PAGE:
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Opinions of Thursday, 8 November 2007

Columnist: Asigri, D. Z.

Adopt and apply the principles underpinning the concept of 'harambee'!

You may wander as to what this article is all about-what does the writer mean by the term ‘harambee’? Indeed, during the struggle for self rule in the nineteen four ties and fifties Kenyans, under the leadership of the late President Jomo Kenyata (RIP) formulated a political slogan as a framework in which to proceed in their fight against the British Colonial Rule, and won it! A Swahili concept, ‘harambee’ literally means let us live and work together! I currently have some Kenyan learners as my personal students here at Middlesex University and they are often amused with my use of the borrowed term ‘harambee’ from their late President.

Interesting as it can be said, our former President J.J. Rawlings (NDC) in his numerous political utterances cautions as on the need to work collectively (harambee in Jomo Kenyata‘s term) towards solving poverty and empowering our people especially in many parts of the country such as the Volta and Northern regions. Former President Rawlings’ choice of the term ‘social justice’ is worth emulating by us all and not only the believers or supporters of the NDC which is rather unfortunate in my view. I believe that the time has come for us to look at the term ‘social justice’ more closely with an ‘open-lens’ approach in the coming political campaign because campaigning is not merely a vote catching exercise but also some inclusion of health education and promotion issues for example. We must read the lips of the political campaigners for certain key words that will entice one to vote for the party he/she wish to vote for. But why have I adopted the term ‘social justice’ instead of terms for instance, ‘equality issues’ or ‘equal opportunities’? Or, I could shun these terms by going straight and naming particular source of injustice currently experienced in the regions exemplified above and the country as a whole. Health inequalities argues Dahlgren and Whitehead (1991) can be considered as inequities when they are avoidable, unnecessary and unfair. I think it is the issue of fairness within our government of the day that has led me to consider the issue of ‘social justice’ in this article. Some important points underlying the principles of a just society as philosopher John Rawls (1999) has shown-it includes the assurance given to our people about equal basic liberties including guaranteeing the right of political participation-NPP or NDC for example. Furthermore, the provision of a robust form of equal opportunity and the limitation of inequalities to those that benefit the least advantaged. Indeed, when these principles are met citizens can be confident that they are respected by others and can realise a sense of self-worth.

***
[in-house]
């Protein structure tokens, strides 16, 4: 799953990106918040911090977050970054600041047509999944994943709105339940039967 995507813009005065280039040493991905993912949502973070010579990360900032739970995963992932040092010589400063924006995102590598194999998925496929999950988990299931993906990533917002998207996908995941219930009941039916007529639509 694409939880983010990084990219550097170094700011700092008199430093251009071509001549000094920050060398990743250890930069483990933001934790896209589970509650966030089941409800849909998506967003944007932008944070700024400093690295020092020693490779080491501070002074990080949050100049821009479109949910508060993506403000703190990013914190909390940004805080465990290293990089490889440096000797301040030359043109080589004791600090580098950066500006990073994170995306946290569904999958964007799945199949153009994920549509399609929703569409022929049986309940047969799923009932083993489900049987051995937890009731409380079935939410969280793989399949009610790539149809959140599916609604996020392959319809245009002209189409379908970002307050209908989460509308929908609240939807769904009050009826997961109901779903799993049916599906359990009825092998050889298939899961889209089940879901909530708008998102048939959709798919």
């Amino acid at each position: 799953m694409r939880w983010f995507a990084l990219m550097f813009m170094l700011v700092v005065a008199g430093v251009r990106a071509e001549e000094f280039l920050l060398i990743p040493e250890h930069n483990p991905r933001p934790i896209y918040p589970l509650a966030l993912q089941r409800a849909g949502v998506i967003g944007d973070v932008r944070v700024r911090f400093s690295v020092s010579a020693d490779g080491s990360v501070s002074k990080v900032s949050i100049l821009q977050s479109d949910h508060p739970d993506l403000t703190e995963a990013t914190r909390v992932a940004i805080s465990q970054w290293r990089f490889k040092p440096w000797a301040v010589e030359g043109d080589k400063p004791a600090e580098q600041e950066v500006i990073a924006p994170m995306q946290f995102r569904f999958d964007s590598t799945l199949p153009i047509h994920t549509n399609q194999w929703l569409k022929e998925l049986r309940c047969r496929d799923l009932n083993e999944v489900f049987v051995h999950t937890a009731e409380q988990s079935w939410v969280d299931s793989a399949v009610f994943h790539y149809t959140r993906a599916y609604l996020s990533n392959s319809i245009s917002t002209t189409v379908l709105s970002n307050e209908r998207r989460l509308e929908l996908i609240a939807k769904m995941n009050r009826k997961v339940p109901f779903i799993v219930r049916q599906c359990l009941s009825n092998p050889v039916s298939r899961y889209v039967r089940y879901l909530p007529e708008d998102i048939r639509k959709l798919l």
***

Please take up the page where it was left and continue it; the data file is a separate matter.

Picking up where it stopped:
I remember my late uncle Chief Dinko Duut (Worikamdana) RIP, at a grand family meeting that he organised in the village of Worikambo (Garu Tempane District) in 1992-the purpose of which was to inculcate the value of family unity in this fast changing world. With his consent I recorded part of his last words for reflective purposes:

I remember my uncle’s snorting reaction, and his saying that trouble far away always comes home if you do not stop it. May be my uncle passed on the idea that our responsibilities do stop at the gate of ones home.

Today, we know about suffering in remotes part of our dear country especially in the Northern Regions with Garu Tempane District or constituency being one of the most heavily affected areas and this awareness demands a response politically, I think. Thanks to our democratic dispensation-we have a choice through the ballot box to re-elect the current ruling political party (NPP) or alternatively, the major opposition party (NDC). It is worth remembering that the NDC adheres to the principles of ‘social justice’ discussed above with the recognition that there is someone out there needing help! It is worth asserting that the fearful person is inclined to disconnect - ‘it is not my problem, there is nothing I can do’ - the loving person wants to help, but often feels powerless.

Few of us have the individual political power of a JM or a JK to sway the opinions of government and agencies, and that sense of powerlessness can collectively we can move mountains-we can pick through the ballot box a listening party to govern us that will consider the concerns of the weak, poor, young and old.

I believe that a gesture of compassion can be as effortless as singing up cheques for payments to contractors for example, with vested interests by some of our current political leaders.

Finally, I believe that the willingness to care for others is the essence of being human, and we can all do it in ways big or small to empower the people of Garu Tempane District and Ghana as a whole.

God/Allah help Ghana.

Asigri, D. Z.
Senior Lecturer
Practitioner Researcher
Middlesex University
London


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